Reputation Risk in the Global Art Market



During the 2nd Opium War in 1860, the British and French Troops the summer palace of Emperor Qianlong and Yuan Ming in their retaliation against empire Qing. The looting of the Mona Lisa from Louvre in 1911 raised a passionate issue of artifact repatriation. Among the looted materials included a water clock fountain which consisted of 12 bronze heads of animals in the Chinese Zodiac. The UNESCO convection in 1970 raised the aspect of preventing and prohibited import of illegal artifacts, transfer and export of cultural properties and called for countries to make claims against countries which had acquired ownership of this items illegally (William, 2011). As of 1980, the Chinese government was as at a unique position of both an artifact rich and purchasing country. In 1993, the value of artifact crime was estimated to be between $3 billion and $6 billion a year. Over the years, countries have had varied success in their demand for repatriation of the cultural artifacts. In 1994, the tomb raiders invaded the Hebei Province burial site in China and removed 10 wall paintings and relief sculptures and critically damaged them.  Despite the fact that the looters remained scot-free, in 1999 one of the wall relief looted appeared in Christie catalogue. The auctioning of the looted artifacts raised various ethical issues such as: repatriation of the stolen artifacts which were legally owned, use of artifacts as a political leverage, making artifact auction without the intention to pay and taking the right action when what is regarded to be legal is perceived to be unethical.


Alternative: 1

In order to solve the reputation risk in the global art market, the countries associated with the artifact looting problems should ensure that those making action bid as far as looted artifacts are concerned make it with intention to pay. In 2008, when Yves Saint Laurent died, his business partner Mr. Berge decided to action different items at Christie’s international auction house. Among the items he planned to action were the two historic bronzes from China (William, 2011).  According to the Chinese government the two artifacts had been looted and stolen and were supposed to be repatriated instead of being auctioned. The Chinese government failed in its attempt to block the auction of the two artifacts because the French court approved the auction to be legal. The advantages of this aspect are that it would protect the actual owners of the artifacts; it would ensure that those with intention to purchase the artifacts are ready to pay and looting is avoided. The disadvantages of the policy are that it would encourage illegal trading and auction of the artifacts and it would hinder the process of repatriation of the artifacts.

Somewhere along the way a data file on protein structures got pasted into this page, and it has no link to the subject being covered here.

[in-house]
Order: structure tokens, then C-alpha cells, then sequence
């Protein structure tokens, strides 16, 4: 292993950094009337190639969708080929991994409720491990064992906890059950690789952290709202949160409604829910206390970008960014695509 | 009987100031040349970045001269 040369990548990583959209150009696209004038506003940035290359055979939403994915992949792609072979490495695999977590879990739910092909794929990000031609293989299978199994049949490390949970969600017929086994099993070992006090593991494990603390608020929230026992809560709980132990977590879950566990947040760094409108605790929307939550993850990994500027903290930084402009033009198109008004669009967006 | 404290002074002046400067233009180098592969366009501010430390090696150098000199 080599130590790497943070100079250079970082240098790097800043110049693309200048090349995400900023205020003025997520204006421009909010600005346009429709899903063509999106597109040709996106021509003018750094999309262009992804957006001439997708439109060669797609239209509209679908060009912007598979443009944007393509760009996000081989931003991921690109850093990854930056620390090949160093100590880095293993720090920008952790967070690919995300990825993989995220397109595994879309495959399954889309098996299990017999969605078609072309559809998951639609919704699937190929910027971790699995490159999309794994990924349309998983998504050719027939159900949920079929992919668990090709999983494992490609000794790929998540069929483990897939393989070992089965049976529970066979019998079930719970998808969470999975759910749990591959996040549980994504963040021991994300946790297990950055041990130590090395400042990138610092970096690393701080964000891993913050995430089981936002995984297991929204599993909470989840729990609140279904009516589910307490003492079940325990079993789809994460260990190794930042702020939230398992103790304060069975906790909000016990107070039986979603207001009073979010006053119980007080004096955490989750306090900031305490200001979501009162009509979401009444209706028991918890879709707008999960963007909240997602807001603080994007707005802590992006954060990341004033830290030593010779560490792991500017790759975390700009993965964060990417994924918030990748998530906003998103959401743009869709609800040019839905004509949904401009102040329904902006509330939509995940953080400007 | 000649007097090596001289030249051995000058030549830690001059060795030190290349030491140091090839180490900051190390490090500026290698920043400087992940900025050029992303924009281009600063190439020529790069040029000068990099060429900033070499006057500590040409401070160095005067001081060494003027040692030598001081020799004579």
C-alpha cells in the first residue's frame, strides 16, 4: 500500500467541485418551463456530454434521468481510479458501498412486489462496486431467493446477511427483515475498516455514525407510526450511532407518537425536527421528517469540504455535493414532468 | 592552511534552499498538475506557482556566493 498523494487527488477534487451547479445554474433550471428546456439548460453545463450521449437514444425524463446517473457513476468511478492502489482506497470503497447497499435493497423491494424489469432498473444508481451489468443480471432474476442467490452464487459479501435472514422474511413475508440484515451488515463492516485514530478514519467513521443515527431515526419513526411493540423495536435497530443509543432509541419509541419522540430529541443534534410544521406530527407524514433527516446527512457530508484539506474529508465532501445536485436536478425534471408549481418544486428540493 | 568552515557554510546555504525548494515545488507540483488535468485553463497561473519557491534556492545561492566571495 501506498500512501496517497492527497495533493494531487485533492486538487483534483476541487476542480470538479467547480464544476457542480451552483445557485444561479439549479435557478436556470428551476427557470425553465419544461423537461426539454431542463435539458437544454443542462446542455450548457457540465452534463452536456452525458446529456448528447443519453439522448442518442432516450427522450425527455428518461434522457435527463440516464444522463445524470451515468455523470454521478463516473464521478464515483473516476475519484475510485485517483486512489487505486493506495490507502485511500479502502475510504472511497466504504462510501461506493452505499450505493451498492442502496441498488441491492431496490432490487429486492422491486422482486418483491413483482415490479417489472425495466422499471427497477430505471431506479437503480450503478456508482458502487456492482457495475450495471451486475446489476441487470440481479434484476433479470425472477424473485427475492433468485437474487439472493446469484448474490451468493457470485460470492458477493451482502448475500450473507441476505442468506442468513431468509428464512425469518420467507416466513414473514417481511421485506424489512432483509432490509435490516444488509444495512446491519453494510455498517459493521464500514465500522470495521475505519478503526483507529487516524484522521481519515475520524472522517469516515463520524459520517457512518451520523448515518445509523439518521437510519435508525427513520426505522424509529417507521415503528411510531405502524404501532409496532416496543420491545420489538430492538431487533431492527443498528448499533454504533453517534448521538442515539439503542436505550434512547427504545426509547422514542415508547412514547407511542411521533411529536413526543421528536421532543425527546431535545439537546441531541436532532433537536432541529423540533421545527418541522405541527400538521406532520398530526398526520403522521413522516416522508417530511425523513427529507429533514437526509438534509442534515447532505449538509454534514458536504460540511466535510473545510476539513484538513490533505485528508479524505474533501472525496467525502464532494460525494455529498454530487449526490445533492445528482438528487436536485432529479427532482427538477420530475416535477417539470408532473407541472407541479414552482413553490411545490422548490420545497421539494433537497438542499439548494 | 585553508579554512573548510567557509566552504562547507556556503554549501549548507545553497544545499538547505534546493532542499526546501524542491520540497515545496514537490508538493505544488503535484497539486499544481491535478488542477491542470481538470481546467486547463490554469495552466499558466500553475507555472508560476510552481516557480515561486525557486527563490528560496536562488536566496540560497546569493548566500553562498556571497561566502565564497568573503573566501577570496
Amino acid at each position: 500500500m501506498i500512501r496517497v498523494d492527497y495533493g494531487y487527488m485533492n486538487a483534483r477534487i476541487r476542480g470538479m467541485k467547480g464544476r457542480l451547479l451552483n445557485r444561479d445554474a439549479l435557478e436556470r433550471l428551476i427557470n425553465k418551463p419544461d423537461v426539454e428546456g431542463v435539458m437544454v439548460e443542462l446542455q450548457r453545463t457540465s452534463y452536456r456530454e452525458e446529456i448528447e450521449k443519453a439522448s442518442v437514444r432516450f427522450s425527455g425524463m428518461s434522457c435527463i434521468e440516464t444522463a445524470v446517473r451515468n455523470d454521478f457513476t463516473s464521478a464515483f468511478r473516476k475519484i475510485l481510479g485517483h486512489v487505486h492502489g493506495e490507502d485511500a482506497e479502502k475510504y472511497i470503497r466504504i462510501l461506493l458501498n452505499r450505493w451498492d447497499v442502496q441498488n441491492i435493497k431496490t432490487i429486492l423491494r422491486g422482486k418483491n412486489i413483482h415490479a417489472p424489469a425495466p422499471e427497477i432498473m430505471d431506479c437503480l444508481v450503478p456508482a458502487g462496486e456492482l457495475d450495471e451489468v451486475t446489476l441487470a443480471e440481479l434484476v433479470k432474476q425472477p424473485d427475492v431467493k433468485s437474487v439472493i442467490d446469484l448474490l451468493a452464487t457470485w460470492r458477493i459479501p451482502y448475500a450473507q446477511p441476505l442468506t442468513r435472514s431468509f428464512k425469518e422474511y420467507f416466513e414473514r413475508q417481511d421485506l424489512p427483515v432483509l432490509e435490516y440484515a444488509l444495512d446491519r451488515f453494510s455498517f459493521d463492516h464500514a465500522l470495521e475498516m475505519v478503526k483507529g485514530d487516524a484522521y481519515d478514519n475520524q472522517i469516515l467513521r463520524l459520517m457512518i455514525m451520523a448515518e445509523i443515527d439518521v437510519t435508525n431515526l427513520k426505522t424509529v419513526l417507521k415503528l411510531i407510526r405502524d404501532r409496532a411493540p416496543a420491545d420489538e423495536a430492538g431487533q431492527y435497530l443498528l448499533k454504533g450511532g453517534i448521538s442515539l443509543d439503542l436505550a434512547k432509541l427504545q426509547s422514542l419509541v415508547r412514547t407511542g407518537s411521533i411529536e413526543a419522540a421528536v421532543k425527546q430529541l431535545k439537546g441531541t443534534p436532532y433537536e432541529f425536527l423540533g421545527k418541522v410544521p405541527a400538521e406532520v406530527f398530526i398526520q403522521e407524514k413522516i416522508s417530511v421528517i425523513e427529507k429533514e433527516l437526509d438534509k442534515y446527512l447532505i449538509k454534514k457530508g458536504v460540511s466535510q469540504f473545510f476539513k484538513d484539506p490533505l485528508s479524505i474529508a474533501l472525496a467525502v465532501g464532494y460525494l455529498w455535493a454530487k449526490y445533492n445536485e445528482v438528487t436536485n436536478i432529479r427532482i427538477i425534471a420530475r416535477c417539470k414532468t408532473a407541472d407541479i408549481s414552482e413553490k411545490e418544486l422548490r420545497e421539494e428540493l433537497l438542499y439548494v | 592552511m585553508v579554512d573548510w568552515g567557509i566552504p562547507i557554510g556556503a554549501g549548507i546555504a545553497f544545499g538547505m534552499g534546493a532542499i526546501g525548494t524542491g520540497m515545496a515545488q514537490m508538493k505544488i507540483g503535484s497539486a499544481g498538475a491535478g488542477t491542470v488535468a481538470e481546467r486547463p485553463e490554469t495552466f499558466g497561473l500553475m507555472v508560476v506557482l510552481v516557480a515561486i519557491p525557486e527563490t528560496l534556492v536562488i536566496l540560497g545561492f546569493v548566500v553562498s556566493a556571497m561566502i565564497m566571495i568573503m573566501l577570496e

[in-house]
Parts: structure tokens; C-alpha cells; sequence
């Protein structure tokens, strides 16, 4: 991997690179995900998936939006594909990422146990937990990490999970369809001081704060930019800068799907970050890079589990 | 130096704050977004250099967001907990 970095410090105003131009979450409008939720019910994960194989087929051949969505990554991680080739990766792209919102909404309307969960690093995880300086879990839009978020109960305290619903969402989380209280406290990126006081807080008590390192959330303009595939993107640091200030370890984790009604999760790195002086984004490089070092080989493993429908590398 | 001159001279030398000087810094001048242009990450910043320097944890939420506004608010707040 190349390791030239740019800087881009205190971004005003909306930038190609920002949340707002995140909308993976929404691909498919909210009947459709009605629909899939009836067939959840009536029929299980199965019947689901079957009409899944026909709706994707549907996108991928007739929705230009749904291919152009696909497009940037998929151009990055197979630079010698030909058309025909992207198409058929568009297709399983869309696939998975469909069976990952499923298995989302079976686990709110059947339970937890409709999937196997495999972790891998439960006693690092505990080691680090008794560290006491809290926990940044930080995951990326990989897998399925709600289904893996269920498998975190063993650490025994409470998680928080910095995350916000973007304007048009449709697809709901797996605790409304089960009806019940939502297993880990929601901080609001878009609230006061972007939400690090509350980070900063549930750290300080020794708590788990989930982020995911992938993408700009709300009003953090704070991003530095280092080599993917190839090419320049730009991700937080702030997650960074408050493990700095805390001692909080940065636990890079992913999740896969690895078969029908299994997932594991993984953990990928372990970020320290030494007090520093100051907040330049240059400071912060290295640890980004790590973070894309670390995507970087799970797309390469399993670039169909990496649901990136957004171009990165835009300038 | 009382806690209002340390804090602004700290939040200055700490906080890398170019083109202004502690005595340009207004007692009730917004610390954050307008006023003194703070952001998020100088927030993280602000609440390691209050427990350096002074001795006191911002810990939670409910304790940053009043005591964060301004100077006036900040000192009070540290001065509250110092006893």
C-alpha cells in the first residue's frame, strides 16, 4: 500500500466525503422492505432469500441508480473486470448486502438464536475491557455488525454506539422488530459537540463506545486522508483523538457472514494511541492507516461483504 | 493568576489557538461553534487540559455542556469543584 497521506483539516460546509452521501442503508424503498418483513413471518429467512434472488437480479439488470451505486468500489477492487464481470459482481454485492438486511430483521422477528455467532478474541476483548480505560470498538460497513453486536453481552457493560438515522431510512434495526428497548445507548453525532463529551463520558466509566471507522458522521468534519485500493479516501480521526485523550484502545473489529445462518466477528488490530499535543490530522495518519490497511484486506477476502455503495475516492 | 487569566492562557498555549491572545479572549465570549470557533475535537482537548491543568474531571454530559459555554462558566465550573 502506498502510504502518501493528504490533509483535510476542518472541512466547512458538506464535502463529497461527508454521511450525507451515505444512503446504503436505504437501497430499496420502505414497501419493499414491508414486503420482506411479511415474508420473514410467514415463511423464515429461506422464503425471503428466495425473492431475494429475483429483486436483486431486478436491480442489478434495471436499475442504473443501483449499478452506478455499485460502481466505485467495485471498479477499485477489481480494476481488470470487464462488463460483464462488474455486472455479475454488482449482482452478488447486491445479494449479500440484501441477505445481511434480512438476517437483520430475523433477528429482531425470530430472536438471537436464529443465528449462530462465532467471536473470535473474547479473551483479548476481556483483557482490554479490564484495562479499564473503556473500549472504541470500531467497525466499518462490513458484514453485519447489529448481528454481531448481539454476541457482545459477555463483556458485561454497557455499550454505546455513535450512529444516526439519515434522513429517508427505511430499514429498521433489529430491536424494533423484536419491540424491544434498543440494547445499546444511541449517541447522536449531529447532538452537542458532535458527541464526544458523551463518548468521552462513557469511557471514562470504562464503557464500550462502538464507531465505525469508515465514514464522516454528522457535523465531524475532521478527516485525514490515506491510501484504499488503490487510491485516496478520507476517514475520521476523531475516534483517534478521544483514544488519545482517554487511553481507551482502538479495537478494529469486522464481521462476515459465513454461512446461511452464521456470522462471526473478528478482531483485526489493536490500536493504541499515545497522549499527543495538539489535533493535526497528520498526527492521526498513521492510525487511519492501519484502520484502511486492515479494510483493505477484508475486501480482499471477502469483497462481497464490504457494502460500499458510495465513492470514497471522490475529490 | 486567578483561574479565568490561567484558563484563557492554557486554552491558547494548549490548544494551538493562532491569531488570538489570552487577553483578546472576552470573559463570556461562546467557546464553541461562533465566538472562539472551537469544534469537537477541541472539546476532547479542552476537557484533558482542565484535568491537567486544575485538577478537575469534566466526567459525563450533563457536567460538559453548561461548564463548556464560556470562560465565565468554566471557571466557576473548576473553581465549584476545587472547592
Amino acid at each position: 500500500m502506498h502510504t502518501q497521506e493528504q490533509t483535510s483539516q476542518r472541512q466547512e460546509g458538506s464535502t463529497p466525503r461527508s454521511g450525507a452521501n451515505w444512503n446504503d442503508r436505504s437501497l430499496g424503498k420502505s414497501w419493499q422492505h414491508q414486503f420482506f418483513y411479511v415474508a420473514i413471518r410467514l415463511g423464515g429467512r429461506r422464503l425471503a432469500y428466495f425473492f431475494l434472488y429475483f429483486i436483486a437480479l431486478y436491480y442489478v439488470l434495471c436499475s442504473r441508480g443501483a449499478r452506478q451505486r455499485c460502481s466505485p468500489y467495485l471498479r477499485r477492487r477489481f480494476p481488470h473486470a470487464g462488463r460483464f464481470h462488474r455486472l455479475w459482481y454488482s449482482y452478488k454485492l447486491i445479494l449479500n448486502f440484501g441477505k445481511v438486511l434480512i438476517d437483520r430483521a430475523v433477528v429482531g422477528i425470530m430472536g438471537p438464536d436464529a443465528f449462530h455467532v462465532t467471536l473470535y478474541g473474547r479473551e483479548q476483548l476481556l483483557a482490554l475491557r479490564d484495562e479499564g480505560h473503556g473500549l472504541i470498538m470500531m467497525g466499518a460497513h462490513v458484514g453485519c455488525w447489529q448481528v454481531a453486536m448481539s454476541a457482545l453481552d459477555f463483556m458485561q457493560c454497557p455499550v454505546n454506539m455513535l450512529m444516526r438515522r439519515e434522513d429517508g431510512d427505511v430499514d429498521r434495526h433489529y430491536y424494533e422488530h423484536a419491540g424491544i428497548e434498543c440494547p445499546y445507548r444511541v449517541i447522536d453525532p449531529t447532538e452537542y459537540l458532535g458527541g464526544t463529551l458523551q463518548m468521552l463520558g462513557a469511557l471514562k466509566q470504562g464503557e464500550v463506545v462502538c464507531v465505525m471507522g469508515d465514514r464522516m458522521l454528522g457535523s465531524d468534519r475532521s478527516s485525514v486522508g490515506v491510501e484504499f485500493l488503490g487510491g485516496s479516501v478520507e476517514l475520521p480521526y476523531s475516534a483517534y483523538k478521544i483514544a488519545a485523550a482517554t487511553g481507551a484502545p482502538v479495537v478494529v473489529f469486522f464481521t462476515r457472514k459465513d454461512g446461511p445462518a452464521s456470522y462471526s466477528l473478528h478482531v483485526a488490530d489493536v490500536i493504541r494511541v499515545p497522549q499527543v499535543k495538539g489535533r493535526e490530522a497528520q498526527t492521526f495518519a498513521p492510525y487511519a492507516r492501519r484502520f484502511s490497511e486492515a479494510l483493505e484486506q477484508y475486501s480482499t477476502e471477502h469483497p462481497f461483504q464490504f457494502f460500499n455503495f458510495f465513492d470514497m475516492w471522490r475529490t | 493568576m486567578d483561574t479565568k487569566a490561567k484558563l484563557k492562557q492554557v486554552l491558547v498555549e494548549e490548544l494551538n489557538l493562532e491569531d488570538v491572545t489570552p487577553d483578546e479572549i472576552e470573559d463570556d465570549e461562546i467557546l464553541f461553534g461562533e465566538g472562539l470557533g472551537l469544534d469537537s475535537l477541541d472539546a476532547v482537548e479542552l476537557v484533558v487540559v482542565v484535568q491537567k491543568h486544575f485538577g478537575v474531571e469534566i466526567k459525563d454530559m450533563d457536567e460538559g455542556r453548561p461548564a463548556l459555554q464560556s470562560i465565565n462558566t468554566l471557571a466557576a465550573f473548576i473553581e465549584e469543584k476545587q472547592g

Alternative: 2

Encourage repatriation of the legally owned artifacts to the original owners.  Despite the fact that the artifacts might be owned legally by one party it would be appropriate that he or she repatriated the artifacts to the real owners (William, 2011). The advantages of this move are that it would avoid the risk of use of artifacts repatriation as a political leverage for some leaders and that the legal action towards illegal ownership of the artifacts would be taken. The disadvantages of this course of action are that it would hinder the legal auctioning of the artifacts and it will make the process of stolen cultural artifacts from China and other countries around the world complex.


It is prudent to recommend the aspect of artifacts repatriation to the legal owners of the artifacts in order to avoid the artifact reputation risks (William, 2011).  The action of encouraging repatriation of the artificial artifacts to the legal owners and preventing auction of these artifacts would eliminate illegal looting of these artifacts for personal or country’s interest.





William A. (2011). Reputation Risk in the Global Art Market. 5th Edition. New York Publishers.

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